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Sultan Mohamoud Ali Shire


Sultan of the Warsangali Sultanate from 1897 to 1960. SULTAN OF THE WARSANGALI SOMALIA. the 20th Sultan of the Warsangali Sultanate from 1897 to 1960.

More by user: HISTORY TODAY
Created: 22nd May 2010
Modified: 22nd May 2010
Professional Information

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Rulers of the Warsangali Sultanate

Rulers of the Warsangali Sultanate up to and after Sultan Mohamoud Ali Shire:

Sultan Reign Notes
1 Gerad Dhidhin 1298–1311 Established the Warsangali Sultanate in the late 13th century.
2 Gerad Hamar Gale 1311–1328
3 Gerad Ibrahim 1328–1340
4 Gerad Omer 1340–1355
5 Gerad Mohamud 1355–1375
6 Gerad Ciise 1375–1392
7 Gerad Ali Dable 1491–1503 Exiled in Yemen, from where he returned with cannon fire. Defeated the Gerad of Dhulbahante's troops in the Battle of Garadag.
8 Gerad Liban 1503–1525
9 Gerad Yuusuf 1525–1555
10 Gerad Mohamud 1555–1585
11 Gerad Abdale 1585–1612
12 Gerad Ali 1612–1655
13 Gerad Mohamud 1655–1675
14 Gerad Naleye 1675–1705
15 Gerad Mohamed 1705–1750
16 Gerad Ali 1750–1789
17 Gerad Mohamud Ali 1789–1830
18 Gerad Aul 1830-1870
19 Gerad Ali Shire 1870–1897 Father of Sultan Mohamoud Ali Shire, with whom he briefly engaged in a power struggle.
20 Sultan Mohamoud Ali Shire 1897–1960 Led the Sultanate during some of its most turbulent years. Fought against and signed treaties with the British. Eventually exiled to the Seychelles for ignoring imperial entreaties.
21 Sultan Abdul Sallan 1960–1997
19 Sultan Siciid Sultan Abdul Sallan 1997–present

Biographical Information
Sultan Mohamoud Ali Shire
(At a Glance)
Gender: male
Place of Origin: Somalia


Also known as the Gerad, the Sultan was the sole regent and governor of the sultanate. He also enjoyed many other titles, including "Sovereign of the House of North East of Somaliland Sultanate" and "Sultan of Sultans of Somaliland". However, early rulers of the sultanate never referred to themselves as Sultan. The Sultan title was only later established by Mohamoud Ali Shire in 1897. The dynasty, for its part, is most often referred to as the "Gerad" or the "House of North East Somaliland Sultanate".[1]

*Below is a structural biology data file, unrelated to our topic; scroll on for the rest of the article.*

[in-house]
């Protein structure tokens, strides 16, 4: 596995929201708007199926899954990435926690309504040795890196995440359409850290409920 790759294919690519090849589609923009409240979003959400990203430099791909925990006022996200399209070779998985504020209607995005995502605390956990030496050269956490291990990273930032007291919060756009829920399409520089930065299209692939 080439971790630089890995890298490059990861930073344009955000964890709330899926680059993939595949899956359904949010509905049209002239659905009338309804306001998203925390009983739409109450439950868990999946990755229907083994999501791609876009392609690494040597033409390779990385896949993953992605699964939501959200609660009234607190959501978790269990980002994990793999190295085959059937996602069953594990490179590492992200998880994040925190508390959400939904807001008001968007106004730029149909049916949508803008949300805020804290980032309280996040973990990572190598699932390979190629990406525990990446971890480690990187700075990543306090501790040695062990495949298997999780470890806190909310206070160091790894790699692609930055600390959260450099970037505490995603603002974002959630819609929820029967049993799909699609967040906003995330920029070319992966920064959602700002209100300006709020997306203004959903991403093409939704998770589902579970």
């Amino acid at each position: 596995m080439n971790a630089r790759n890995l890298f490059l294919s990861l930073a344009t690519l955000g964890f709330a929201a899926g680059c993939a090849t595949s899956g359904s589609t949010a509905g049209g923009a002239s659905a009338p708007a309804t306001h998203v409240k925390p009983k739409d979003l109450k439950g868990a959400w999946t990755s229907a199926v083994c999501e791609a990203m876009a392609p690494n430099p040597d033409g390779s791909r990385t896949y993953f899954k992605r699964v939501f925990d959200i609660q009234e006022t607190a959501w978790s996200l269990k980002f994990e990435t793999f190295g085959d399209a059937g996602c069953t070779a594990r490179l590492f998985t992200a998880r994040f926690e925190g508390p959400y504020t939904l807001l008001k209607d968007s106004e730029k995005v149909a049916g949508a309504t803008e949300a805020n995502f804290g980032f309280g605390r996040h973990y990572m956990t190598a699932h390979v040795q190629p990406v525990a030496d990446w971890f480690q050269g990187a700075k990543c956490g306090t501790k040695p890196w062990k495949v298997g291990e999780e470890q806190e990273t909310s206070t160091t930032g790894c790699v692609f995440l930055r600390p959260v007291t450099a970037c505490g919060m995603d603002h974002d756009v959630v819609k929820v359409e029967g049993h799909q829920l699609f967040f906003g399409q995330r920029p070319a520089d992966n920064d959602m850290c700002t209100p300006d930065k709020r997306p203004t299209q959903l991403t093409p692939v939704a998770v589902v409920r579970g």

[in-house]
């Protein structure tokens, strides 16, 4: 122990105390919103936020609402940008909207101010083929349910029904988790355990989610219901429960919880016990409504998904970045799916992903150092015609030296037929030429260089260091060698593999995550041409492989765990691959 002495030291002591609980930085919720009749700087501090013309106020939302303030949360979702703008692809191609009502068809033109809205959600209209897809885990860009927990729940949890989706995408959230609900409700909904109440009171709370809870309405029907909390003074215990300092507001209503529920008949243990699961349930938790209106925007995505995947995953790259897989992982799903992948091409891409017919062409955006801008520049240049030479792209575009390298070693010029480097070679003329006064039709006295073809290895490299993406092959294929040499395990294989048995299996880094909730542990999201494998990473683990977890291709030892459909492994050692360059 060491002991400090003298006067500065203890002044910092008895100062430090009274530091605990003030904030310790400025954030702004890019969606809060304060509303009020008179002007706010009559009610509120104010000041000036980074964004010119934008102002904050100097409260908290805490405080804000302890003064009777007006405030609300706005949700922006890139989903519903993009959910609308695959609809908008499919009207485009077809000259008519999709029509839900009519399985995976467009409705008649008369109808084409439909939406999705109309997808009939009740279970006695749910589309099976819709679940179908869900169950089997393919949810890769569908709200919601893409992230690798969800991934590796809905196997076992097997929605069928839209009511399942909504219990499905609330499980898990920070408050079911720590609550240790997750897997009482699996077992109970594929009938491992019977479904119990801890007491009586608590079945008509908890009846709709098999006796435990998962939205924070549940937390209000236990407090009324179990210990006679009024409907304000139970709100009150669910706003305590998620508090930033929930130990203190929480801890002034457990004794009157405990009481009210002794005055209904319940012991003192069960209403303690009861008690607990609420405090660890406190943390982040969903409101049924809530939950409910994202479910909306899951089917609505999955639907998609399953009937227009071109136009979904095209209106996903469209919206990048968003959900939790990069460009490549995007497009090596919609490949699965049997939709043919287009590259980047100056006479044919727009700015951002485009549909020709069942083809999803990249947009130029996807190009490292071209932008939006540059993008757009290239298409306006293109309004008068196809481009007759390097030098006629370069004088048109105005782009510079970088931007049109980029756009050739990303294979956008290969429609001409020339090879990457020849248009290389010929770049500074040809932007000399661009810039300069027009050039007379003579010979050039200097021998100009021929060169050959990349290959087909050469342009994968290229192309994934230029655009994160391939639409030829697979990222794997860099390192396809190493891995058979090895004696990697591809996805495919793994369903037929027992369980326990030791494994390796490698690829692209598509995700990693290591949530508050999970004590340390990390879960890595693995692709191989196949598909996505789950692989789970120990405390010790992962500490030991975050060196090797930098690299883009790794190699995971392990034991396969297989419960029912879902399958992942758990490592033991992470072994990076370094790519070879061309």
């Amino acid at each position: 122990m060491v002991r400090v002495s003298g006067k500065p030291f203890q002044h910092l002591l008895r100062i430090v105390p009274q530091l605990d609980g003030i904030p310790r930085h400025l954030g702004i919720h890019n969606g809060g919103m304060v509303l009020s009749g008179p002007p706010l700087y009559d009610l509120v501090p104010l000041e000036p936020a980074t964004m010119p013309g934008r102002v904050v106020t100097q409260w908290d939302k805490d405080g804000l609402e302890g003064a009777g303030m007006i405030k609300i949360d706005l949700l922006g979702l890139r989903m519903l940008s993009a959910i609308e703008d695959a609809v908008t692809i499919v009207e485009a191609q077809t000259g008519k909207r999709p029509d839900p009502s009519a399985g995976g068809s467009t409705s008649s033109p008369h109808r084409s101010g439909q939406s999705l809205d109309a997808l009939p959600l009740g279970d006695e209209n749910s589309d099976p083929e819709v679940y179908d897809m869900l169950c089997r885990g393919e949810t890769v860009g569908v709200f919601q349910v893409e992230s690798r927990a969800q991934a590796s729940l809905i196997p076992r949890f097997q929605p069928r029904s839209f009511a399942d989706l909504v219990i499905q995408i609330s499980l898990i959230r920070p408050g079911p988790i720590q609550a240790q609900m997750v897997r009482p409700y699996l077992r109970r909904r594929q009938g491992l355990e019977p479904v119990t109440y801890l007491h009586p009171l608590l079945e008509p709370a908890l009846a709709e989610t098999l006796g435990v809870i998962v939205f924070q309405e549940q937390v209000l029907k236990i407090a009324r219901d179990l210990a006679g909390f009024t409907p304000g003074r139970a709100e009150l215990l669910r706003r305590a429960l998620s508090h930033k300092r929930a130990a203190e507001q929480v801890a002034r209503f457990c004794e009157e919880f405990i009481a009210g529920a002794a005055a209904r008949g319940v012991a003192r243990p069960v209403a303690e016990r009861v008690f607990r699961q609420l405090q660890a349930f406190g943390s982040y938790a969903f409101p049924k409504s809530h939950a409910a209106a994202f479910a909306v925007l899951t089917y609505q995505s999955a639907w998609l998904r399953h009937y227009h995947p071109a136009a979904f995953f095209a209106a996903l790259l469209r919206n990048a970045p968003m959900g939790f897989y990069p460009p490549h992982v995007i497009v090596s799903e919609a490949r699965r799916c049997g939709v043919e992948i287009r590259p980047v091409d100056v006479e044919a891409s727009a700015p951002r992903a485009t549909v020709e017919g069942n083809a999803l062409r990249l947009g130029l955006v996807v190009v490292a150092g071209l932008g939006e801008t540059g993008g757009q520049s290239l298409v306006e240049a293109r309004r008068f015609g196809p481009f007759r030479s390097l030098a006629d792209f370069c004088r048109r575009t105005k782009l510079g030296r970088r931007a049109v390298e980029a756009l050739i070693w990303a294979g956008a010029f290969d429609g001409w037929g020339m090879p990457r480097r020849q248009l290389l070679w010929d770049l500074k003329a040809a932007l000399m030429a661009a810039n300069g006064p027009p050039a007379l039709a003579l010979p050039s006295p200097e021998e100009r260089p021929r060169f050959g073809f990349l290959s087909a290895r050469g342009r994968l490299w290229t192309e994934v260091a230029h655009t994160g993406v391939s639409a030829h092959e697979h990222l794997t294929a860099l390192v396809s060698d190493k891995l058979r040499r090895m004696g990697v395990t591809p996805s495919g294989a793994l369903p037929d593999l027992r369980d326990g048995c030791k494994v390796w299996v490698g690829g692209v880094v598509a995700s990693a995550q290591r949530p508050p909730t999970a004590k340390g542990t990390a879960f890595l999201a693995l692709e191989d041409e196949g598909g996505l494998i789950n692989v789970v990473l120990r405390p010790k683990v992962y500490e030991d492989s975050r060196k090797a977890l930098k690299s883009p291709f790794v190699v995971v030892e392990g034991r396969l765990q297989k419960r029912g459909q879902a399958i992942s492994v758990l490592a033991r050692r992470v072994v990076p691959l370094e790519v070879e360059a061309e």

Power struggle

In 1896, a power struggle developed between Mohamoud Ali Shire and his father, the powerful Gerad Ali Shire who then ruled the Warsangali Sultanate. The elder Gerad Ali Shire's authority was dwindling and young Mohamoud Ali Shire, with the tacit support of the Isse Garad (Bohogayslabe) sub-clan of the Warsangali Darod, sought to undermine the power of his father. Before then, internal conflict amongst the Warsangali sub-clans had surfaced and had had an effect on Sultan Mohamoud Ali Shire and his ascension to power. The disarray caused by the young Mohamoud amongst the Warsangali was finally settled by the proposal that Shire fils should become Sultan, while his father could remain Gerad. Thus, Mohamoud Ali Shire assumed the title of the 20th Sultan of the Warsangali Sultanate.

The Warsangali Sultanate

Mohamoud Ali Shire, the 20th Sultan of the Warsangali Sultanate, pictured on the cover of History Today magazine sitting in front of his palace walls in Maakhir.

The Warsangali Sultanate was an imperial power centered in northeastern and in some parts of southeastern Somalia. It was one of the largest sultanates ever established in the territory, and, at the height of its power, included the Sanaag region and parts of the northeastern Bari region of the country. The sultanate was established in northern Somalia by a group of Somalis from the Warsangali branch of the Darod clan, and was ruled by the descendants of the Gerad Dhidhin.[1]

The product of a six hundred year-old tradition of regal decorum, Sultan Shire administered his Sultanate from a large two-storey palace in Las Khorey. He also maintained a fortress, which, though now mostly in ruins, still remains an important historical site. Under the Sultan's general command was a council of elders, which he intermittently summoned, as well as a personal corps of guards equipped with rifles.[2]

Martially, Sultan Shire presided over an extensive cavalry, with subsidiary commanders that were likewise under his immediate charge. Very well endowed in terms of animal wealth, he also kept a stable of well over a hundred thoroughbred Arabian horses (faras), the latter of which Italian and British garrisons used to purchase from him.[2]